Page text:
A Secret Garden on the Lleyn Peninsula

A trip to a little known garden in Wales where grows, among other treasures, one of the only mature Butias in the British Isles. Join Steven Brown on an exotic trip of discovery.
by Steven Brown,135a, Market Street, Edenfield, Bury, Lancashire, U.K.
Chamaerops No.37, Winter Edition 2000

cover

Above: Butia capitata and Trachycarpus fortunei in the back garden.
Below: Chamaerops humilis in the front garden.

Thrusting out into the Irish Sea, like an arm from the mountainous shoulder of Snowdonia, is the Leyn Peninsula, North Wales. Bounded by the sea on three sides, with the mountains to the east, it is a wild landscape. Shrubs and trees are sculptured by westerly winds. But, as you enter Abersoch, its sheltered position is apparent. This is especially true at Haulfryn Coach House, situated to the rear of the town, where its position has allowed sub-tropical plantings.

After hearing rumours of a ninety year old Butia Palm, planted on the Lleyn Peninsula at the turn of the Century, I decided to investigate the story. So we booked into the Port Tocyn Country House Hotel, Abersoch. The propriator, Mr. Fletcher-Brewer, informed us of the probable location of the palm. Having found the property situated behind the ‚Palm Bistro,‘ we walked down a gravel drive. On either side of us, Echium piniana had self-seeded to weed proportions, which I have only before seen on such a scale in the U.K. at Tresco (Scilly Isles).

Originally the property - a large stone house and gardens - belonged to the Minobrias family who have been in the area for a long time. I managed to track them down but they could not offer me much information other than the fact that the property now belongs to the Warren family, who, for their part, have turned it into flats.

As you approach the stone property, not only are Echiums prevalent but there is also a rare Cordyline banksii ‚Purpurea,‘ along with Cordyline australis of different ages, and a lovely eight foot Cordyline australis ‚Albertii.‘ To the left of the drive is a very fine grove of Trachycarpus fortunei. To the front of the house is a group of Chamaerops humilis which, at eightteen to twenty feet, are the biggest I’ve seen in Britain. Then, as we approached the back of the house, we got our first glimpse of the Butia capitata - standing about thirty feet tall. It has to be said that it has got quite a poor trunk and is full of holes. But who cares? It’s a fully grown Butia growing on mainland Britain and there are not many of them around!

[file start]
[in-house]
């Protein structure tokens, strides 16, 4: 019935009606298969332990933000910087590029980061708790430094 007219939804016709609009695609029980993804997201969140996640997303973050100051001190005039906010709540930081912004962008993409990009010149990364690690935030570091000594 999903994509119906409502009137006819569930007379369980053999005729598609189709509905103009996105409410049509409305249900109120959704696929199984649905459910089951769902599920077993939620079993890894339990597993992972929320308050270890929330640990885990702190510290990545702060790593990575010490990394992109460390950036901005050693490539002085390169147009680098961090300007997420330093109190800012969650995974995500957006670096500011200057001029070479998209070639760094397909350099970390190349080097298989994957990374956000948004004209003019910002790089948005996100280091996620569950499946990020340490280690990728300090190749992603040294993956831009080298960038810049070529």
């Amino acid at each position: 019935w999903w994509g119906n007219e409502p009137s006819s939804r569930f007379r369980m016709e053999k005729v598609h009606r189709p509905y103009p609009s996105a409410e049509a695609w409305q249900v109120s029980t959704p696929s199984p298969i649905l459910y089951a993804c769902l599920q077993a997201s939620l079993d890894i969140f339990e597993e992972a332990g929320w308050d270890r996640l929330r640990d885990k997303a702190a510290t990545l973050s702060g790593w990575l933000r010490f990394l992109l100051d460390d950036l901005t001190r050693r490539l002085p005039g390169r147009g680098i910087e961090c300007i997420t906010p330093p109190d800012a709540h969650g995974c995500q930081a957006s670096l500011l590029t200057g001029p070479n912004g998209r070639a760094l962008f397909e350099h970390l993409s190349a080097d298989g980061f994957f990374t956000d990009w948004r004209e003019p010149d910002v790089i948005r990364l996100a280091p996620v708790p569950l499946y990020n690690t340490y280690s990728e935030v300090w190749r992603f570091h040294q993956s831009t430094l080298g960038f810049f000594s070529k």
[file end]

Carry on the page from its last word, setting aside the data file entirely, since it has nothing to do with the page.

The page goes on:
Along the stone wall, which goes round the back of the house, are some plants which are worth mentioning. Acacia verticillata was in full flower (it was April when we were there). Grevillea juniperina was dripping with flowers. In the corner of one of the walls there was the bold, jagged, blue-grey leaves of Melianthus major. Sophora microphylla was full of its yellow lantern-like flowers. Nerium oleander were in bud. And, Pelagonium sp. were thriving against the wall, so they obviously survive the winter in this mild climate.

At the back of the garden there was a Yucca bank with quite a few good sized Agave americana. Oscularia caulescens was spilling over the rocks. Osteospermum ‚Nairobi Purple‘ (syn. ‚Tresco Purple‘) was in full flower. Carpobrotus edulis and Carpobrotus acinaciformis had spread itself all over the bank. The orange flowers of Lampranthus aureas shone in the spring sunshine and Sedum dendroideum was spreading itself around the Agaves.

We had now reached the lower edges of the garden, so we made our way along a side path back to the house where there were several shrubs demanding our attention, such as Euphorbia mellifera with its honey scented flowers. There was a large, imposing Drimys winteri with its balls of fragrant creamy white flowers. The red flowers of Crinodendron hookerianum looked quite magnificent in its cool, sheltered site. Nearby was an old shrub of Leptospermum lanigerum.

All too soon it was time to head home. The future of this private garden remains to be seen.

 

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